We all go through ups and downs at work. It’s normal to have unproductive days and days when you don’t seem to get anything done. But when does it become a problem? How can you turn things around?
getAbstract had the opportunity to talk to performance expert and Love It, Don’t Leave It author, Beverly Kaye, and ask a few performance questions every employee wants the answer to.
getAbstract: What are the top skills every employee should have to improve job performance?
Beverly: For starters, communication seems like common sense, but the truth is, common sense is not common. Verbal, written and listening (often not included) are key to building relationships and improving performance. Knowing what to say, when to say, and how to say is truly a science. Employees who take the time to learn the art of both public speaking, as well daily communication will find it helps dramatically to change the dynamic of a position. Due to technology, written communication has become the new first impression. Find programs that double check grammar! Employees should never fear to start over to retrain their written skills. The most important, and often forgotten form of communication, however, is listening. The old saying “We have two ears and only one mouth for a reason” has never been truer. Every employee should have the ability to listen…not just to what is said but to the words between the words.
Awareness is another rarely considered, but critical skill for employees. Employees should be aware of time, of areas for self-improvement and the changing climates of their industry.
Finally, patience is integral to employee success. Everyone succeeds on their own time schedule, and in unique ways. Employees need to plan for future success but be flexible to the reality that life does not always go as we planned.
getAbstract: Do you have any tips to stop procrastinating?
Beverly: I heard great advice recently that offered a new definition of the word. Procrastination is not laziness, but fear of failure or disinterest in the task. When you find yourself procrastinating, ask yourself what is preventing you from completing your task. Once you decide why you’re procrastinating, decide how you will get over it. I have found that keeping lists helps me, and it feels great to cross off those actions as you have finished them. I would recommend even scheduling tasks into your calendar with time blocks – alerts keep you on task! I also believe it is best to get the work you don’t want to do done first, then reward yourself with a treat (whether that is a piece of chocolate, an ice cream, or a walk) this frees you up to do the easy stuff. If necessary, talk to your peers about what you’re putting off. They may be able to help with a way to get it accomplished that you hadn’t considered or they may be able to do something even better: Pinpoint the real reason for your procrastination.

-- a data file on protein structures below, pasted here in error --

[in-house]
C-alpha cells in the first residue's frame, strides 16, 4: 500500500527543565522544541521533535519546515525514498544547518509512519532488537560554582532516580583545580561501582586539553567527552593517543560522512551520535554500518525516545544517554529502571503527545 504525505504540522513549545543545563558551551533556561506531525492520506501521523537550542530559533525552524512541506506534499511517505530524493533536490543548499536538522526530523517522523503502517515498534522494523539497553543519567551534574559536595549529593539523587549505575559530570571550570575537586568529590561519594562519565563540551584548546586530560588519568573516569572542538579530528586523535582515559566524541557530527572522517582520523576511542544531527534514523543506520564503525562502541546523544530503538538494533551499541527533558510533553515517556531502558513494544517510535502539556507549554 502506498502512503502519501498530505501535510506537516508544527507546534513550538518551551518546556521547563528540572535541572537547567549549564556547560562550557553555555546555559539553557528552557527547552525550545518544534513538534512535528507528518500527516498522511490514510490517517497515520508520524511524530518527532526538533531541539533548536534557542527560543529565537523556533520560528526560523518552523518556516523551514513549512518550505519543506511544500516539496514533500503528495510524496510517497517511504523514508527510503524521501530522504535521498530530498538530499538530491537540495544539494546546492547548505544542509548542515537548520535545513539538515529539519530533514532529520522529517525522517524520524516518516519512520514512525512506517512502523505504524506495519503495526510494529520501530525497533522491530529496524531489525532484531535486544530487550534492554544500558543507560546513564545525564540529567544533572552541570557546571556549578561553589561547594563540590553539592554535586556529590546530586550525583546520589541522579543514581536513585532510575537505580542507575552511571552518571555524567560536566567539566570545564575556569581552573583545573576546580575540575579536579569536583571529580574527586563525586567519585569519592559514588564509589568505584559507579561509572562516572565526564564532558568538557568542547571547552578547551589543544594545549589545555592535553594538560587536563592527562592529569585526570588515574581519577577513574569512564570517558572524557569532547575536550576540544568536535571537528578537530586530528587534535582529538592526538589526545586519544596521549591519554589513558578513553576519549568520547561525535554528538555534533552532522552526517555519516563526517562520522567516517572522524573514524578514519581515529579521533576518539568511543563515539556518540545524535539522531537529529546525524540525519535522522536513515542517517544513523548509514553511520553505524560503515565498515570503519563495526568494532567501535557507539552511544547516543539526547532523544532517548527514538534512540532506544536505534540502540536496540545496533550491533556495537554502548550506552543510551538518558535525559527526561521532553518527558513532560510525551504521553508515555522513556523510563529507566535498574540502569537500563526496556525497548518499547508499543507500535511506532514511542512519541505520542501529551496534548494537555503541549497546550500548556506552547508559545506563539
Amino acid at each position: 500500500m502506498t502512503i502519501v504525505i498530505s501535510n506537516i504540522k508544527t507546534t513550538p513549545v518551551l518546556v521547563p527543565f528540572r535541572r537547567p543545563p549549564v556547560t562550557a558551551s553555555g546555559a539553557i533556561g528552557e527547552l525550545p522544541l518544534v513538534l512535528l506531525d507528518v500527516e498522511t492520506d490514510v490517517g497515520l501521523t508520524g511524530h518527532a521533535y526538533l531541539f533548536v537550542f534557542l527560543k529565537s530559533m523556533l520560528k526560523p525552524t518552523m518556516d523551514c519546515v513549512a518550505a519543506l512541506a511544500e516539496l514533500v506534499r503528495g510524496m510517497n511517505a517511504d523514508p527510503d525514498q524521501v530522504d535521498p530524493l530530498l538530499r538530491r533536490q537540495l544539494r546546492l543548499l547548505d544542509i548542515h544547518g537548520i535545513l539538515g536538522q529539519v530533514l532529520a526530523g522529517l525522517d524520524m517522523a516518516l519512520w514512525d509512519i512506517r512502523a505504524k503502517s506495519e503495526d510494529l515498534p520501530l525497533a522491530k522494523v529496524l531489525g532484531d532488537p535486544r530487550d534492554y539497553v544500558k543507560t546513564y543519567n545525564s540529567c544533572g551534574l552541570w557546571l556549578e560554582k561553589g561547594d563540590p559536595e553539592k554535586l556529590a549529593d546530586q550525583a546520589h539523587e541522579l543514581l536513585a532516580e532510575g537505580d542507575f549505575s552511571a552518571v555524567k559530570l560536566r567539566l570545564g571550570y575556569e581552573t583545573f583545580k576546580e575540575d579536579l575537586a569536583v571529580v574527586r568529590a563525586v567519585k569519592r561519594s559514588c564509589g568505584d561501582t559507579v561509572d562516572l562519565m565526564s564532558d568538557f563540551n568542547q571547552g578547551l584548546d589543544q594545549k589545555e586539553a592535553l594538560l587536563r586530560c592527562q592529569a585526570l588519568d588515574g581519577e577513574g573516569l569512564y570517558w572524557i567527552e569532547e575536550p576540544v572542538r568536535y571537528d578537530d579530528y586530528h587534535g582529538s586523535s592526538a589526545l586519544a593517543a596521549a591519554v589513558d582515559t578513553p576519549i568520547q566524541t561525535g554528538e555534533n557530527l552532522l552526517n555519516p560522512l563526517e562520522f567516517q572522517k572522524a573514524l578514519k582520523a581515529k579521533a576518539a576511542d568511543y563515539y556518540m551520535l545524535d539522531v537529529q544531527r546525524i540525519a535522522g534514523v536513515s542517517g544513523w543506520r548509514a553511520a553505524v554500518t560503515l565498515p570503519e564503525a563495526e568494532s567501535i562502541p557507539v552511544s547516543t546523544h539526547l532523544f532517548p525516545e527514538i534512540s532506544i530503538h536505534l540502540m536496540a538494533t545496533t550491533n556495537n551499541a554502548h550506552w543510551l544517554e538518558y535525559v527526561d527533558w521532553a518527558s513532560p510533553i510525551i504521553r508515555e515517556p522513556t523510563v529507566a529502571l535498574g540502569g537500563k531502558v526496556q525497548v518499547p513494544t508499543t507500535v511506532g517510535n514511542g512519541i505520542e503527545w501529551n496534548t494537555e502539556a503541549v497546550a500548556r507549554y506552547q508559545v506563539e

getAbstract: What would you recommend someone who is unsatisfied with their job? Is there a way to turn things around?
Beverly: There is an age-old technique in the world of organizational development called force field analysis. It was developed by Kurt Lewin in the 1940’s and, I think, it works to this very day.
It simply asks individuals to make a list of the contributing (positive) forces that are operating (what’s good about the job) and then asks them to list the restraining (negative) forces that makes the job so undesirable. It’s a way of giving an individual perspective and then providing a game plan on how to attack the problem. Here’s how it would work with this issue of job dissatisfaction.
- Make a list of all the forces that make the current job unsatisfying (restrainers).
- Give each of the restrainers a velocity or a force, 1 (not very strong) to 10 (super strong!)
- Now make a list of all the contributing forces; what are the positive things about the job.
- Give each of those a force of 1-10.
- Look at the difference in forces. If the contributing forces are stronger…maybe the job is not as bad as you think.
- If the restraining forces are stronger…take each one and jot down some ideas of how you can reduce their strength.
This will give you a game plan for how to turn those dissatisfiers around.
Finally, talk to your manager about those aspects that keep you from truly enjoying your job. And (very importantly) give your manager some “work-arounds” that you thought might help.
And, if this makes you uncomfortable, find a peer or a pal who you can test these ideas with – it never hurts to practice!
Are you ready to improve your job performance in 2017? Participate in the getAbstract Challenge 2017, enjoy our #30DaysOfSummaries and win a one-on-one coaching session with Beverly Kaye.